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Public Act 4's Enhanced Powers Are Necessary for Recovery

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I believe it is important to understand that without the enhanced powers of Public Act 4 of 2011, compared to the powers of Act 72, it would not have been possible for an emergency manager to make the changes that have been made in the City of Pontiac that are necessary and will continue to be necessary to place a city on a path to fiscal reform. The ability to void onerous provisions of collective bargaining agreements, with the consent of the state treasurer, has benefitted Pontiac taxpayers through our ability to reduce the cost of retiree health care ($5,000,000 annually), to reduce the cost of fire services ($3,000,000 annually) by combining the Pontiac Fire Department with the Waterford Township Fire Department, and to reduce the cost of police services ($2,000,000 annually) by contracting with the Oakland County Sheriff Department. These are just three examples of what would not have been possible were it not for the provisions of Public Act 4.

Public Act 4 also provides for the ability to adopt ordinances. Ordinances establish the administrative framework of a local unit of government, and when the government is not working properly, ordinances are usually the cause. Since Public Act 4 was adopted, Pontiac has adopted 27 ordinances which have changed the governing structure of the city, updated administrative regulations, and repealed outdated ordinances. Public Act 4 also provides for an emergency manager to have complete authority over all personnel decisions and to make appointments to boards and commissions and the ability to act in the stead of boards and commissions.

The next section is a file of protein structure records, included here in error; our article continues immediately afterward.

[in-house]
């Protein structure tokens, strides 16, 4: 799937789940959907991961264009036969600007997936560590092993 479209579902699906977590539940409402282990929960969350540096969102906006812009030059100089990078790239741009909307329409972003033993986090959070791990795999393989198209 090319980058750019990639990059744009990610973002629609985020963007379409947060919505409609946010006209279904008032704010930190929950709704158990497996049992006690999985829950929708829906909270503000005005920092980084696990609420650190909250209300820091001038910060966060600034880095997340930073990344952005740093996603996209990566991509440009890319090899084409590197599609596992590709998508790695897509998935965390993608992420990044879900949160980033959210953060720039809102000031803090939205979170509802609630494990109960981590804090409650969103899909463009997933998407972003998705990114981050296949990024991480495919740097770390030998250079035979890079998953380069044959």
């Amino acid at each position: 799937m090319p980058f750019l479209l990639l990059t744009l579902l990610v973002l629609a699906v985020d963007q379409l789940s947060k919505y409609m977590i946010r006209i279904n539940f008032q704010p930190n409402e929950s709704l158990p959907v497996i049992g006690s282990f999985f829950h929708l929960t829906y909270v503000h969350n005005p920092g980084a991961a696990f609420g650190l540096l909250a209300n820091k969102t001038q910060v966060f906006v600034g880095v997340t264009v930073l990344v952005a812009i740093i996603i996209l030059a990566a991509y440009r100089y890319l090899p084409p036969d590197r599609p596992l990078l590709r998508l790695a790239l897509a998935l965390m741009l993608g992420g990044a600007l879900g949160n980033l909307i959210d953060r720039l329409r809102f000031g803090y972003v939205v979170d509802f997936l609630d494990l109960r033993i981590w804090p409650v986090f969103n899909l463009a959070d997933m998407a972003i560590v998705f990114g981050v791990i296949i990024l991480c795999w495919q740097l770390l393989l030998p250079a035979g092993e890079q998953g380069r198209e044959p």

I have been an emergency manager under both Public Act 4 and its predecessor Act. The major drawback I had operating under Act 72 was that the process of restoring fiscal stability took too much time. Without the enhanced powers of Public Act 4, many essential changes as described above could not be made at all.

Finally, an important point to note is that Public Act 4 does not, in my opinion, disenfranchise the voters. Voters still have the ability to address their concerns to their elected officials and the elected officials have the responsibility to present those concerns to the emergency manager. Also, as emergency manager I have held and will continue to hold public hearings on specific issues and members of the public have the ability to address their thoughts on such issues. Additionally I have always had an open door policy for anyone.